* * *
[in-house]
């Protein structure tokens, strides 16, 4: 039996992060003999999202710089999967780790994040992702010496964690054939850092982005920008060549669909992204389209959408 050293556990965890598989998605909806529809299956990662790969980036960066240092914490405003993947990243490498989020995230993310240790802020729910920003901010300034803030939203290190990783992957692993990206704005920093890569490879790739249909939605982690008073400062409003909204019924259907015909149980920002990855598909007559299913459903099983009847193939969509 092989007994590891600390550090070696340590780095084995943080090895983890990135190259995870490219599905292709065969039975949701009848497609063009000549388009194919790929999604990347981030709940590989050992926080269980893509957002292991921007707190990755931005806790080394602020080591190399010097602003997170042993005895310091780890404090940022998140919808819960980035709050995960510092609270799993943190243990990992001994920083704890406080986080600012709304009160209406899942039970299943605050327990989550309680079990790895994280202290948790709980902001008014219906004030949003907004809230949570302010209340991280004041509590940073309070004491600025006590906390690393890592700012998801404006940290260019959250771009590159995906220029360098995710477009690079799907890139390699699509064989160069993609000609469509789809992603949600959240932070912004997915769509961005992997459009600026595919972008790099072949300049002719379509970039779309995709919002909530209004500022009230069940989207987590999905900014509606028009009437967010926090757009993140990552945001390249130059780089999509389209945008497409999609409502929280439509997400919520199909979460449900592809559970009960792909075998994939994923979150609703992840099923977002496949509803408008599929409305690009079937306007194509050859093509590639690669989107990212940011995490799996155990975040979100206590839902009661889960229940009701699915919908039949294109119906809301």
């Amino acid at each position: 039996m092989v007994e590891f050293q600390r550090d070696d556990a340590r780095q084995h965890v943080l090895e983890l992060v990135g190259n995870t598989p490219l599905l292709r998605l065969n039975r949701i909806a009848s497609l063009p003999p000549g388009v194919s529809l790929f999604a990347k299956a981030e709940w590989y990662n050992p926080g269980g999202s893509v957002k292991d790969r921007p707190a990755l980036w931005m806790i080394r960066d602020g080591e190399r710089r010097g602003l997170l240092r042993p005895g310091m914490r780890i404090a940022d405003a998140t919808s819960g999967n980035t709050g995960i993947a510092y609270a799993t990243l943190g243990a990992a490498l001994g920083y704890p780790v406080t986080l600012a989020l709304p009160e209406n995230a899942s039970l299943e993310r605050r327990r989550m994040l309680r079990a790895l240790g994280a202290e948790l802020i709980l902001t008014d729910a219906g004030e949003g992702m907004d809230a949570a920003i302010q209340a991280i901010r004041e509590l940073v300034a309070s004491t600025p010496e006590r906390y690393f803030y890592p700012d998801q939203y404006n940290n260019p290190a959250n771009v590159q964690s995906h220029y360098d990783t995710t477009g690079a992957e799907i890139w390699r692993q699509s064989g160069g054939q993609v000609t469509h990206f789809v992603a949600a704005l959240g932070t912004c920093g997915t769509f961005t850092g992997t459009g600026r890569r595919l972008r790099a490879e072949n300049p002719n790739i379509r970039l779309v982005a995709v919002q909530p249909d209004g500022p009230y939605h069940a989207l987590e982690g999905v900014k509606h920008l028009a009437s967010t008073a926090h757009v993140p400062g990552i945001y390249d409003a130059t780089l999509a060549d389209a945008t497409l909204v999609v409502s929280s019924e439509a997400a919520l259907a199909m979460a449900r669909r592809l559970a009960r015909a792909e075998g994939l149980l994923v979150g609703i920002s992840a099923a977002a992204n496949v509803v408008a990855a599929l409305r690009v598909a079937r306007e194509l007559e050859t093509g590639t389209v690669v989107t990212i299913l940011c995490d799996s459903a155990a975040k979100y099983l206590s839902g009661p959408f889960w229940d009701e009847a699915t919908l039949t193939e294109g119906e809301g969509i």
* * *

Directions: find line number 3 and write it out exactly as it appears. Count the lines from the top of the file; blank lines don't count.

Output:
């Amino acid at each position: 039996m092989v007994e590891f050293q600390r550090d070696d556990a340590r780095q084995h965890v943080l090895e983890l992060v990135g190259n995870t598989p490219l599905l292709r998605l065969n039975r949701i909806a009848s497609l063009p003999p000549g388009v194919s529809l790929f999604a990347k299956a981030e709940w590989y990662n050992p926080g269980g999202s893509v957002k292991d790969r921007p707190a990755l980036w931005m806790i080394r960066d602020g080591e190399r710089r010097g602003l997170l240092r042993p005895g310091m914490r780890i404090a940022d405003a998140t919808s819960g999967n980035t709050g995960i993947a510092y609270a799993t990243l943190g243990a990992a490498l001994g920083y704890p780790v406080t986080l600012a989020l709304p009160e209406n995230a899942s039970l299943e993310r605050r327990r989550m994040l309680r079990a790895l240790g994280a202290e948790l802020i709980l902001t008014d729910a219906g004030e949003g992702m907004d809230a949570a920003i302010q209340a991280i901010r004041e509590l940073v300034a309070s004491t600025p010496e006590r906390y690393f803030y890592p700012d998801q939203y404006n940290n260019p290190a959250n771009v590159q964690s995906h220029y360098d990783t995710t477009g690079a992957e799907i890139w390699r692993q699509s064989g160069g054939q993609v000609t469509h990206f789809v992603a949600a704005l959240g932070t912004c920093g997915t769509f961005t850092g992997t459009g600026r890569r595919l972008r790099a490879e072949n300049p002719n790739i379509r970039l779309v982005a995709v919002q909530p249909d209004g500022p009230y939605h069940a989207l987590e982690g999905v900014k509606h920008l028009a009437s967010t008073a926090h757009v993140p400062g990552i945001y390249d409003a130059t780089l999509a060549d389209a945008t497409l909204v999609v409502s929280s019924e439509a997400a919520l259907a199909m979460a449900r669909r592809l559970a009960r015909a792909e075998g994939l149980l994923v979150g609703i920002s992840a099923a977002a992204n496949v509803v408008a990855a599929l409305r690009v598909a079937r306007e194509l007559e050859t093509g590639t389209v690669v989107t990212i299913l940011c995490d799996s459903a155990a975040k979100y099983l206590s839902g009661p959408f889960w229940d009701e009847a699915t919908l039949t193939e294109g119906e809301g969509i």